And they said that there was a miracle. They are miracles. They are miracles. There are 12 people alive in the mines and one dead.

MILES O'BRIEN, CNN ANCHOR: Who was that person? No one knows?

CASTO: I don't know, but if he's watching right now, I would love for him to let us know that he done this thing. And I don't understand why he done it. No one understands.

M. O'BRIEN: How do you feel about having to go through that and wait upwards of three hours to get the real story? What emotion does that leave you with?

CASTO: Well, it was a terrible thing for the loved ones because they understood that there was 12 of them alive under there and they was pretty sure they knew which one was dead. And we rejoiced for the ones that was alive. And we mourned for the one that was lost, supposedly.

And we was told that the ambulance would go over and pick them up and they would bring them over and they would feed them and they would bring them to the hallway and down the hallway into the church and the immediate family would talk to them; they would rejoice with them when they got there. And then the friends could rejoice.

And we waited and waited and it must have been three-and-a-half hours. But the loved ones and the family was out on the porch wrapped in blankets awaiting for their fathers or their brothers to come up and just give them a hug, because that's what we was told, they was -- they was alive.

And when we began to see the black vehicles come up through there and the state police -- and they all come in there, we still thought they was alive. We still was a looking for them to come through the door, just like we was told.

But then when they come up there -- names is not good for me, because I can't remember a name. Names don't matter to me, really, because I believe that we're all brothers. But there was somebody come up there, I think it was a mine official, and said well, I'm sorry of the delay, because he was supposed to have been there earlier, I think 11:00, maybe. But this was like 2:30 or whatever it was. It doesn't really matter, really, to me.

But he come up there and said he was sorry for the delay and he said I've told you the truth clear through. I told you that I was going to tell you the truth and I'm here to tell you the truth now. And he said that there was one survivor.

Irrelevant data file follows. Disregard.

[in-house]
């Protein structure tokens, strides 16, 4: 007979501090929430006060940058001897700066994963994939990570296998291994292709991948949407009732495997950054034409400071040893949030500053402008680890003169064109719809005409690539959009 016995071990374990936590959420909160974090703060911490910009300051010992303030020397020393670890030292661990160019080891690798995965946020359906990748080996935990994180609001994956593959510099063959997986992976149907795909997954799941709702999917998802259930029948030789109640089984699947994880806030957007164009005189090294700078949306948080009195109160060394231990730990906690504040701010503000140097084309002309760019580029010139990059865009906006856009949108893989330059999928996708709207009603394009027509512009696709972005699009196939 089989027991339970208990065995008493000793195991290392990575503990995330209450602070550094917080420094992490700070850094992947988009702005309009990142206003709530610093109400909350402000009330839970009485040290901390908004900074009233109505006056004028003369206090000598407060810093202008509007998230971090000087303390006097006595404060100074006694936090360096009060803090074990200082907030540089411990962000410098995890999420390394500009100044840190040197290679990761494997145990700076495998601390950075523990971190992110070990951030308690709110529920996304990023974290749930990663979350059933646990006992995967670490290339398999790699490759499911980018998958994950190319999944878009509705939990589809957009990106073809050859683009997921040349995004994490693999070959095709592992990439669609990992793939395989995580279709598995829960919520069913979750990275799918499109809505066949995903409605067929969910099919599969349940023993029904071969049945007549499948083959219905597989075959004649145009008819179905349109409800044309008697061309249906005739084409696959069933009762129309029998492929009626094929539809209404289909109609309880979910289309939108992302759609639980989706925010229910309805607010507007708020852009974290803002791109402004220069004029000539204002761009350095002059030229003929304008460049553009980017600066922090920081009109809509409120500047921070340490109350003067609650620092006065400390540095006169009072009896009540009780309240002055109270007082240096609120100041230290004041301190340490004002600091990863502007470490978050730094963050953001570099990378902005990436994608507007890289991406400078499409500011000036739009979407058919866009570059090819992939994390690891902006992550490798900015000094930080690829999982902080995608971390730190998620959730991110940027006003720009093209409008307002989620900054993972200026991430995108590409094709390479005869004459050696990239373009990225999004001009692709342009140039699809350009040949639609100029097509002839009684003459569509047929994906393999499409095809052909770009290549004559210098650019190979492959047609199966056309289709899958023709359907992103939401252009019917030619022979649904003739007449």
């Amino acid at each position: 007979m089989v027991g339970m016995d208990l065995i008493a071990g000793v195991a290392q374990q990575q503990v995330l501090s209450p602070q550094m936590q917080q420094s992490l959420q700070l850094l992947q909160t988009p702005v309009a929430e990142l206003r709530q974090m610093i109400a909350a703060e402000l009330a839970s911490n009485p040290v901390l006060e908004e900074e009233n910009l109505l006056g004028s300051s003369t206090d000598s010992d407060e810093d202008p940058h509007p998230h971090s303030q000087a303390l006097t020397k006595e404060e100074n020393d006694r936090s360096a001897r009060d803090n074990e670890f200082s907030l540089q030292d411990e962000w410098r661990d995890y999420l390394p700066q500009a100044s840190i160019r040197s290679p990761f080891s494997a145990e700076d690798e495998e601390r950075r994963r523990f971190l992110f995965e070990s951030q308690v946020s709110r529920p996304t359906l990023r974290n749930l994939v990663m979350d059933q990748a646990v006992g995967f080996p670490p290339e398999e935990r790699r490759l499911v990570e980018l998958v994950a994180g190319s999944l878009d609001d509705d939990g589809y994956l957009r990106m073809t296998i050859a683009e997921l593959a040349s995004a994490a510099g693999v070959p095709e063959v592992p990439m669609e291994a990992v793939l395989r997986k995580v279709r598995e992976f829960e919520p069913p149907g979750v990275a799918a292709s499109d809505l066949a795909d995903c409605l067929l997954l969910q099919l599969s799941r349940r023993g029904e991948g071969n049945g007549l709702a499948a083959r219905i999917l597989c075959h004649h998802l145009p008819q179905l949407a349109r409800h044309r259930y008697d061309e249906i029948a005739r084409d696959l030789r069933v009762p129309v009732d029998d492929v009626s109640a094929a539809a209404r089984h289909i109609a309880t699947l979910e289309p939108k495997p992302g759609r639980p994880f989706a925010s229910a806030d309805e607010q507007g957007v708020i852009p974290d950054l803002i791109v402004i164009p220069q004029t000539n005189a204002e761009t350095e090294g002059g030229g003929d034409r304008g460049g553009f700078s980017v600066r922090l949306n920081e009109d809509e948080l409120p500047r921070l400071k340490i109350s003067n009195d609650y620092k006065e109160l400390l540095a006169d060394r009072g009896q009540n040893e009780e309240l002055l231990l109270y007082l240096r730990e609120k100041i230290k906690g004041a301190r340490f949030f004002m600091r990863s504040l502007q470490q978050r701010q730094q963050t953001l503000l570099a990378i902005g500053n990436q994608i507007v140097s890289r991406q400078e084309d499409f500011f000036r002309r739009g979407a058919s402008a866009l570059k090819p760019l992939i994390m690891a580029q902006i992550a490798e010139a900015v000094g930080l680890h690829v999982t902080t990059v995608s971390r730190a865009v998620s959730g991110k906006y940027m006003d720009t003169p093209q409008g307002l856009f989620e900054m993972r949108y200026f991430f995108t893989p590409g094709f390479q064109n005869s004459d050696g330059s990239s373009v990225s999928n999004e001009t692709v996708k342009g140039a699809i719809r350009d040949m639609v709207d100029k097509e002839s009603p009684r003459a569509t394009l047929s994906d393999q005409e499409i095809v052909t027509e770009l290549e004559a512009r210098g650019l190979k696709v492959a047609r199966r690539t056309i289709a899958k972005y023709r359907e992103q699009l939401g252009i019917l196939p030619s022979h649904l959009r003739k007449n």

And I believe that everybody was stunned because they didn't really understand what he was saying. Some people didn't really know what he said. But there was a couple of people that understood what he said, and they began to shout and curse and -- but just a few minutes before that they was praising God and then they was cursing because they thought they lost a loved one. Well, they knew they did at the time.

But, anyway, they got them settled down. And another one asked, said what are you saying? And this guy said, there are 12 dead and one alive. And you know it hit them people's hearts so hard. They didn't know what to do, didn't know what to do at all. But, you know, they began to holler and curse. And our pastor, we stay, got them settled down and he said look toward God in this tragedy. And one guy, I don't believe in cussing, but one guy said what in the hell has God done for us?

But just a few minutes before that, we was praising God because they believed they was alive. But the one that had loved ones that they knew was dead was over in the other room. And, you know, we praise when we know that 12 was alive and we mourn when the one was gone. And the pastor asked the one -- the people to come up and pray for the one that was gone and you know there was three people came up to that altar and prayed. Because I notice things like that. And they was tears flowing down their eyes and I began to pray with them. There was tears flowing down my eyes. I couldn't understand why the other 400 or 500 was just sitting back there talking about the ones that was alive. I couldn't understand that.

You know, I'm not (INAUDIBLE) these people under that hill over there, but each and every one of them is a brother to me. Each and every one of them. Because you're my brother and you're my brother, the way I look at it, because I love Christ. And we're going to pray for each and every one of these people. We're going to pray that this community believes today in peace and always be in peace in the town of Sago.

KAGAN: Once again, that man's name, John Casto, who spoke so eloquently about what took place inside the Sago Baptist Church. He spoke earlier today on "AMERICAN MORNING."

And a reminder that CNN's "AMERICAN MORNING" starts at 6:00 a.m. Today they started at 4:00 a.m. Eastern to bring you the latest breaking news. So they are ready to do that, as well as warm things up here. We take over at 10:00 a.m. Eastern here on CNN.